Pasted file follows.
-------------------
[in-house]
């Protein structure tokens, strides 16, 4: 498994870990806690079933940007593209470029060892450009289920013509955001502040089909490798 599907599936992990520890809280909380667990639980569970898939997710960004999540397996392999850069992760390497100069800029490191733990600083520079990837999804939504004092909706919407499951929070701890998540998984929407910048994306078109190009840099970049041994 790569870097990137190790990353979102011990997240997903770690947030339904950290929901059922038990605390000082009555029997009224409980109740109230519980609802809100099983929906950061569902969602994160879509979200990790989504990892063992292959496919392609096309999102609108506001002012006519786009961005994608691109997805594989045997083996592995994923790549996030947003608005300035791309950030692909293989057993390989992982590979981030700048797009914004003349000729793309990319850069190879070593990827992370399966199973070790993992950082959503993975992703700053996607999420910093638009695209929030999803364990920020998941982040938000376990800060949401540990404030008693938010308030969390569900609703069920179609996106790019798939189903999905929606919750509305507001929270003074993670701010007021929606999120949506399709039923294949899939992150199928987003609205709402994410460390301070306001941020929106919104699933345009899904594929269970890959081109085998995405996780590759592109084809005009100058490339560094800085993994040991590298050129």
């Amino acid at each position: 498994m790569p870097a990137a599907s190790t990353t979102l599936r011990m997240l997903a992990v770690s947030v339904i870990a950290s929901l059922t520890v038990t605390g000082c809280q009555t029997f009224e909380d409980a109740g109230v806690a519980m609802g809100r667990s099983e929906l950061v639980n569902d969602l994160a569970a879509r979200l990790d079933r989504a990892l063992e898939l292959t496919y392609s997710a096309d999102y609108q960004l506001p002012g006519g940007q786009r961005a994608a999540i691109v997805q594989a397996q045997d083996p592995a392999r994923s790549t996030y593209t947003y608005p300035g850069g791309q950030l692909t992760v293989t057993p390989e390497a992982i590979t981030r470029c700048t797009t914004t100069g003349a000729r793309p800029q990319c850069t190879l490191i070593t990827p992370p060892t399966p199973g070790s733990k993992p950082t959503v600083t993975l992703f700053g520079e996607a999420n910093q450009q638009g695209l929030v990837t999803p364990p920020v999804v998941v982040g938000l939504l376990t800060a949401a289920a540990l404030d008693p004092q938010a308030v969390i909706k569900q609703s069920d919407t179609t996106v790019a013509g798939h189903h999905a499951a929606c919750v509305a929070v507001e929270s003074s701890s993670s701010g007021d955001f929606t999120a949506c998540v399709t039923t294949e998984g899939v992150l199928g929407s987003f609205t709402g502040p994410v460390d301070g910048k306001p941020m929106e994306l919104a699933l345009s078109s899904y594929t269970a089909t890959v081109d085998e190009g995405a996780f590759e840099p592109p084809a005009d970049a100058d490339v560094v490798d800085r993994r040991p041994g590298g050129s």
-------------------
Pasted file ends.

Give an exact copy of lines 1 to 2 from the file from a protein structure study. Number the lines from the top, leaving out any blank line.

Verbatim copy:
[in-house]
């Protein structure tokens, strides 16, 4: 498994870990806690079933940007593209470029060892450009289920013509955001502040089909490798 599907599936992990520890809280909380667990639980569970898939997710960004999540397996392999850069992760390497100069800029490191733990600083520079990837999804939504004092909706919407499951929070701890998540998984929407910048994306078109190009840099970049041994 790569870097990137190790990353979102011990997240997903770690947030339904950290929901059922038990605390000082009555029997009224409980109740109230519980609802809100099983929906950061569902969602994160879509979200990790989504990892063992292959496919392609096309999102609108506001002012006519786009961005994608691109997805594989045997083996592995994923790549996030947003608005300035791309950030692909293989057993390989992982590979981030700048797009914004003349000729793309990319850069190879070593990827992370399966199973070790993992950082959503993975992703700053996607999420910093638009695209929030999803364990920020998941982040938000376990800060949401540990404030008693938010308030969390569900609703069920179609996106790019798939189903999905929606919750509305507001929270003074993670701010007021929606999120949506399709039923294949899939992150199928987003609205709402994410460390301070306001941020929106919104699933345009899904594929269970890959081109085998995405996780590759592109084809005009100058490339560094800085993994040991590298050129």